"This said to me that there isn't an overarching need for this service," he said. "There is a group who wants to know their donors but they're not disproportionately purchasing the ID consent program."
Wendy Kramer has done what the industry has yet to do, setting up a voluntary registry that has already connected thousands of sperm and egg donors and their children -- some who share valuable information.
It began with her son asking questions about his biological father that Kramer couldn't answer.
"I feel that my right to know who my donor is and my genetic origin is just as strong, if not stronger, than my donor's right to remain anonymous," her son Ryan Kramer said.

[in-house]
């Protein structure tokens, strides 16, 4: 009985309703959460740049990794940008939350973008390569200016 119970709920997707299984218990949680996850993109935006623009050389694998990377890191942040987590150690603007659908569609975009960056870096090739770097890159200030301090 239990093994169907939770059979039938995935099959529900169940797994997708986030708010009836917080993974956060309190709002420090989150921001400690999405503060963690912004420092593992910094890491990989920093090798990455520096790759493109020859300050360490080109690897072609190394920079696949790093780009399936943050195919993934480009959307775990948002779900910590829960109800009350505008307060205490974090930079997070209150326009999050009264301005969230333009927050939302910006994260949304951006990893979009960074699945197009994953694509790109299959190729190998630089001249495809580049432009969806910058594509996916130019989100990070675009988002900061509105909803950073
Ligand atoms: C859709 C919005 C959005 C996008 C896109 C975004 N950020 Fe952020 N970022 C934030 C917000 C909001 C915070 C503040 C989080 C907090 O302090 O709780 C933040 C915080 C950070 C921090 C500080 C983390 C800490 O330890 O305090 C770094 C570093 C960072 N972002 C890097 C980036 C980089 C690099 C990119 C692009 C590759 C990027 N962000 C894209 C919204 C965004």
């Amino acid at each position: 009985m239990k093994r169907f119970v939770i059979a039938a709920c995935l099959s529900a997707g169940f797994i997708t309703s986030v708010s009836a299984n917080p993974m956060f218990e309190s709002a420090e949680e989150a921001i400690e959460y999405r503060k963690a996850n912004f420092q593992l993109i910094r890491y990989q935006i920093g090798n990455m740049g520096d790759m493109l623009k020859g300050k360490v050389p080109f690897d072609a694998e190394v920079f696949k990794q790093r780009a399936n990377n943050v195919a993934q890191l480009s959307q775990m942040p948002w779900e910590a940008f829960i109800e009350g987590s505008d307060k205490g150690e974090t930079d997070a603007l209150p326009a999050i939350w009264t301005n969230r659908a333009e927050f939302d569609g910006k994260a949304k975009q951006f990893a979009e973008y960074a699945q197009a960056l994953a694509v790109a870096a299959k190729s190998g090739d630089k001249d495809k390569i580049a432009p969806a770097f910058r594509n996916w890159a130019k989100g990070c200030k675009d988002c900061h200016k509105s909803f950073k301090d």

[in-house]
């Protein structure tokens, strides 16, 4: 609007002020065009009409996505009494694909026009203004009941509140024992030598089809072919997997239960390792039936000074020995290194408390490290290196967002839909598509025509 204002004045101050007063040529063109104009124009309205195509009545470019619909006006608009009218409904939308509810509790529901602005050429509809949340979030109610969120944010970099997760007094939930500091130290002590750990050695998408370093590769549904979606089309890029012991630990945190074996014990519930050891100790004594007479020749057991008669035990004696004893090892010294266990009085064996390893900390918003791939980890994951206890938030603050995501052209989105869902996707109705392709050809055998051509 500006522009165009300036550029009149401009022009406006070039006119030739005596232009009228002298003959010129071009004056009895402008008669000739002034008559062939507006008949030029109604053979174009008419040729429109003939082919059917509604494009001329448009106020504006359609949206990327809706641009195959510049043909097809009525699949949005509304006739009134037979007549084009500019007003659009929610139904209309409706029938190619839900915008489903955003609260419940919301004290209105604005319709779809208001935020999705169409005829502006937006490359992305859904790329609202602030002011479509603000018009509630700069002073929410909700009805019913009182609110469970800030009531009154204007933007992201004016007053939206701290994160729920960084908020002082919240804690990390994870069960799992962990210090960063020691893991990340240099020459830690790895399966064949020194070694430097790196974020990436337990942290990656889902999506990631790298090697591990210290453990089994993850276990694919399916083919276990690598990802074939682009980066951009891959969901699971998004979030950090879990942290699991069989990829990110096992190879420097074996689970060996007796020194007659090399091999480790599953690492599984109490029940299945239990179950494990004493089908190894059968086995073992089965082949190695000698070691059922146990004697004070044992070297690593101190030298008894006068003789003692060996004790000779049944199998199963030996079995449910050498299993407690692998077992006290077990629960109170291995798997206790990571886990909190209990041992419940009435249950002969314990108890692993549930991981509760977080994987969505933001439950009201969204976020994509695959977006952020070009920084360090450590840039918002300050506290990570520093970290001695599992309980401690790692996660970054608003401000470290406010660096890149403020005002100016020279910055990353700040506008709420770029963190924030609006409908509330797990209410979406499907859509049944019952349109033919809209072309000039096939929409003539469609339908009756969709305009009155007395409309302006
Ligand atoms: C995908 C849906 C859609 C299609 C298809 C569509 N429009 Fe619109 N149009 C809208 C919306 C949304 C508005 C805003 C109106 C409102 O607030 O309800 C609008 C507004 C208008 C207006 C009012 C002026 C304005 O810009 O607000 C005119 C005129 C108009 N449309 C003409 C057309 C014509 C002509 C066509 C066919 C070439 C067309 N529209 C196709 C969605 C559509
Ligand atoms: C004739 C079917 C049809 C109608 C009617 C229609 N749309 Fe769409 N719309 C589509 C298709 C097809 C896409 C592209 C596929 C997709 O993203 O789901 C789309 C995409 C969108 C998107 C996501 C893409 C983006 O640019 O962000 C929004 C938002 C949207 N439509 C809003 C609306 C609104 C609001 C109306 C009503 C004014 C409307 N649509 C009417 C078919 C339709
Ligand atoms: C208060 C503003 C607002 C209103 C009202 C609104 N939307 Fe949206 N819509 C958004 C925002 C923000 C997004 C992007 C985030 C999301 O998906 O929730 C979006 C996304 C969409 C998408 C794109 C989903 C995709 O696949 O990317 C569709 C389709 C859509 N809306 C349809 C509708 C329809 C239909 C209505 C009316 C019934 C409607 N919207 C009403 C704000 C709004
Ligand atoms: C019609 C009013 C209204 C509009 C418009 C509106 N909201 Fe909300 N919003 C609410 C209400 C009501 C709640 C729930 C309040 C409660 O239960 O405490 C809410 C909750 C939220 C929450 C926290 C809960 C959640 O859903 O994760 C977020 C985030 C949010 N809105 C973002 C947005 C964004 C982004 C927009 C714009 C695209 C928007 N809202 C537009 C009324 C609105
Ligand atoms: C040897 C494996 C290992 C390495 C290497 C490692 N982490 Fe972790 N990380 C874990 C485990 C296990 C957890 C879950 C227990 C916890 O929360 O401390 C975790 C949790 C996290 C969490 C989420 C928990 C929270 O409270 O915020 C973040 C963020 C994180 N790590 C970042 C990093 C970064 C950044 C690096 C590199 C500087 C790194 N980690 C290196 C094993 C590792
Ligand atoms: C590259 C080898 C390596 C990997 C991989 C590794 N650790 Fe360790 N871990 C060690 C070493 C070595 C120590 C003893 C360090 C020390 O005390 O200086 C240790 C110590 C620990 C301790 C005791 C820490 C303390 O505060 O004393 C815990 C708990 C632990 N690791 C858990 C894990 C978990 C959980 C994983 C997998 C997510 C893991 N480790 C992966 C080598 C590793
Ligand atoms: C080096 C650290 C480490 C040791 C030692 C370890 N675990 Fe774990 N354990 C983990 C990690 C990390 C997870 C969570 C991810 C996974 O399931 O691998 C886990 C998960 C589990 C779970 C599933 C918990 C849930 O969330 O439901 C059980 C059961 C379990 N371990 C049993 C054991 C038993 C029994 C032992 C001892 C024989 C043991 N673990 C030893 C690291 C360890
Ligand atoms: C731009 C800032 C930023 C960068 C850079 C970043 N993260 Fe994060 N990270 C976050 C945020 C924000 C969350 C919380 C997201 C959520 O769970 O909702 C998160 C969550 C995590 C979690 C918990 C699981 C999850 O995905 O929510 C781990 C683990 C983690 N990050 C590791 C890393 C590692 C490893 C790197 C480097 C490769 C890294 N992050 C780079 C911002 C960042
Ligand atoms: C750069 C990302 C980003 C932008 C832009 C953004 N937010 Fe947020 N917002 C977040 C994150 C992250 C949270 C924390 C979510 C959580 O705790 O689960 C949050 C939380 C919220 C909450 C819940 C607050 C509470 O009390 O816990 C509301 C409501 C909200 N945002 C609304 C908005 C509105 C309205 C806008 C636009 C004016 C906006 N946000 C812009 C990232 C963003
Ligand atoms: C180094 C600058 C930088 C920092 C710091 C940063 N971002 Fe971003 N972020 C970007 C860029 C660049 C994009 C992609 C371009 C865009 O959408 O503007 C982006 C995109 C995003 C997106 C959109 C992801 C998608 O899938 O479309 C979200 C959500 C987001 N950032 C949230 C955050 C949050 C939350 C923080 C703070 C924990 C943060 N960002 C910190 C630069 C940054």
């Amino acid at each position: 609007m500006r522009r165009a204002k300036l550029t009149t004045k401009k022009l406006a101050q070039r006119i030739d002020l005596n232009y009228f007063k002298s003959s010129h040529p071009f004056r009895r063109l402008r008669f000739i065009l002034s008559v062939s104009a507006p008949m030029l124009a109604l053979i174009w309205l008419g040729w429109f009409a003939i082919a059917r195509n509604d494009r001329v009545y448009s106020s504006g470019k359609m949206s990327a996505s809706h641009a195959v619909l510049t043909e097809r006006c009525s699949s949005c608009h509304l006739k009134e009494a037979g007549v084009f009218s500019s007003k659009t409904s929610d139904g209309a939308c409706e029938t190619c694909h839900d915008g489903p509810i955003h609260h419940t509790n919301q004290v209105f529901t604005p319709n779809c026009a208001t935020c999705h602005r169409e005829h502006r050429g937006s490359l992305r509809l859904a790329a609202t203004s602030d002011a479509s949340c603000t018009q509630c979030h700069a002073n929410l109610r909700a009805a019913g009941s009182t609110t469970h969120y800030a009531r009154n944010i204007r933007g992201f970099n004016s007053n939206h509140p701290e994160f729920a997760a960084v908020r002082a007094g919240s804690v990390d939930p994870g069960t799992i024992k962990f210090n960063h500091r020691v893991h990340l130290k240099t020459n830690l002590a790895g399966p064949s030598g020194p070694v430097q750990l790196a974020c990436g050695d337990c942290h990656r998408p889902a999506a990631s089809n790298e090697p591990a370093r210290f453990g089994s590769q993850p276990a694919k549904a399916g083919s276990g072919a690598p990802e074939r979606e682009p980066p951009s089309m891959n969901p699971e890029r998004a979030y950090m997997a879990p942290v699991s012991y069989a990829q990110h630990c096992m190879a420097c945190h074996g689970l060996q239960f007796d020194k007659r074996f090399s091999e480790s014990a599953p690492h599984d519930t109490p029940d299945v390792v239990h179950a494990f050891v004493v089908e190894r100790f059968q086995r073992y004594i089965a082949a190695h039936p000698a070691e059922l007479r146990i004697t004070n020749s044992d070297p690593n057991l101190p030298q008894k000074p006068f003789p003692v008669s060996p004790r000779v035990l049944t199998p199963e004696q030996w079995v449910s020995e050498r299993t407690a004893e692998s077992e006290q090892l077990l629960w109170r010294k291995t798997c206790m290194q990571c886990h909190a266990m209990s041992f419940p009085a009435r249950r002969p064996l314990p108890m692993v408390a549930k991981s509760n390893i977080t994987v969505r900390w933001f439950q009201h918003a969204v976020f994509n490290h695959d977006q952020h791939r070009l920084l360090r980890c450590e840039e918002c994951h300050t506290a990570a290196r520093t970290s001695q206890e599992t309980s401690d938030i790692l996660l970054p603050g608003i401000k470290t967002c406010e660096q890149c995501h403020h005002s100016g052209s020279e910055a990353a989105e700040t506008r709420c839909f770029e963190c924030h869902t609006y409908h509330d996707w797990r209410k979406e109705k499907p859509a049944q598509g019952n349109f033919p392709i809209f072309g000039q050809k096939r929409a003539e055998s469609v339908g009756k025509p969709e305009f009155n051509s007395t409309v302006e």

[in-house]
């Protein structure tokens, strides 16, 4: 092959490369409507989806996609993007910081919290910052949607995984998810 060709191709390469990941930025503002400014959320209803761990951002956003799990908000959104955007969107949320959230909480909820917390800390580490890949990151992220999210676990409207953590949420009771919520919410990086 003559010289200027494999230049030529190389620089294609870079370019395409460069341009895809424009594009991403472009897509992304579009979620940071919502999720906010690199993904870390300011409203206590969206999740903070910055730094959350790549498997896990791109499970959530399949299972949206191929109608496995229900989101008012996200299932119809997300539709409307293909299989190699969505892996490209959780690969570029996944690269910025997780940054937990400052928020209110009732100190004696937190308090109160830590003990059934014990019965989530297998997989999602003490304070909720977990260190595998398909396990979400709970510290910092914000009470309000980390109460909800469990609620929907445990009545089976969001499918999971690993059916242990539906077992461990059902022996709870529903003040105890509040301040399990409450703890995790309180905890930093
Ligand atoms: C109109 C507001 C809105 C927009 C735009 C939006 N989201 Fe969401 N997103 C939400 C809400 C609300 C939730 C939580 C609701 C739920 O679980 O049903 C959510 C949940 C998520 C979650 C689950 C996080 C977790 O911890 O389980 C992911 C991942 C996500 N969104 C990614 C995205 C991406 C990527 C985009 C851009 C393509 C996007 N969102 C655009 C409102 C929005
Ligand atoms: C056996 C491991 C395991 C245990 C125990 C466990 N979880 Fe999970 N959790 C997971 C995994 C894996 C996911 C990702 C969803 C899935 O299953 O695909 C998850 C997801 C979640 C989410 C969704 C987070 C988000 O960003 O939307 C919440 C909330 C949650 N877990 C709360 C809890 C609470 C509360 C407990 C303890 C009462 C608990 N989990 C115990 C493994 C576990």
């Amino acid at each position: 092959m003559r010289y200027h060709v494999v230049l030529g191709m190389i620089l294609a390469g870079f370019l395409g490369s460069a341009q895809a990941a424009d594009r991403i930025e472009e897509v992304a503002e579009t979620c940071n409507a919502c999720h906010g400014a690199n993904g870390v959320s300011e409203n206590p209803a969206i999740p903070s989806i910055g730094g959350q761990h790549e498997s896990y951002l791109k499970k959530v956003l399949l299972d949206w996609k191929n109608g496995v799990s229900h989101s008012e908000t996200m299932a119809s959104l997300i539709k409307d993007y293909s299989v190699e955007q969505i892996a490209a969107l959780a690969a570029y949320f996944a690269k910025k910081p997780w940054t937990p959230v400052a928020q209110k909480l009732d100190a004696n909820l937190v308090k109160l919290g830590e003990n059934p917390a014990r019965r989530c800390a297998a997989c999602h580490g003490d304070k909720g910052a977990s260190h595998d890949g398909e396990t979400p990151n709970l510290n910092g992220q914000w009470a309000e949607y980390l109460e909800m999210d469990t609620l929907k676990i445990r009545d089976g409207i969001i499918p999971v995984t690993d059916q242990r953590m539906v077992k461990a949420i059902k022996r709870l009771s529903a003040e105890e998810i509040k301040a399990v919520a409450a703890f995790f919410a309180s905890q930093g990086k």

Nicole and Chris Witt initially didn't want to know much about the egg donor who allowed them to have Brianna, 5, and her brother Eric, 3.
After struggling with infertility for years, they were elated to finally start a family.
"The whole thing was anonymous, and that was how we wanted it at the time," Nicole said. "We didn't even want to see a picture."
Now, the Witts can see how the 15 pages of health information provided by their anonymous donor may not tell them everything they want to know.
But at this point, they believe their donor has done more than enough. "We love them to pieces," Chris said, referring to his children. "I can't imagine life without them."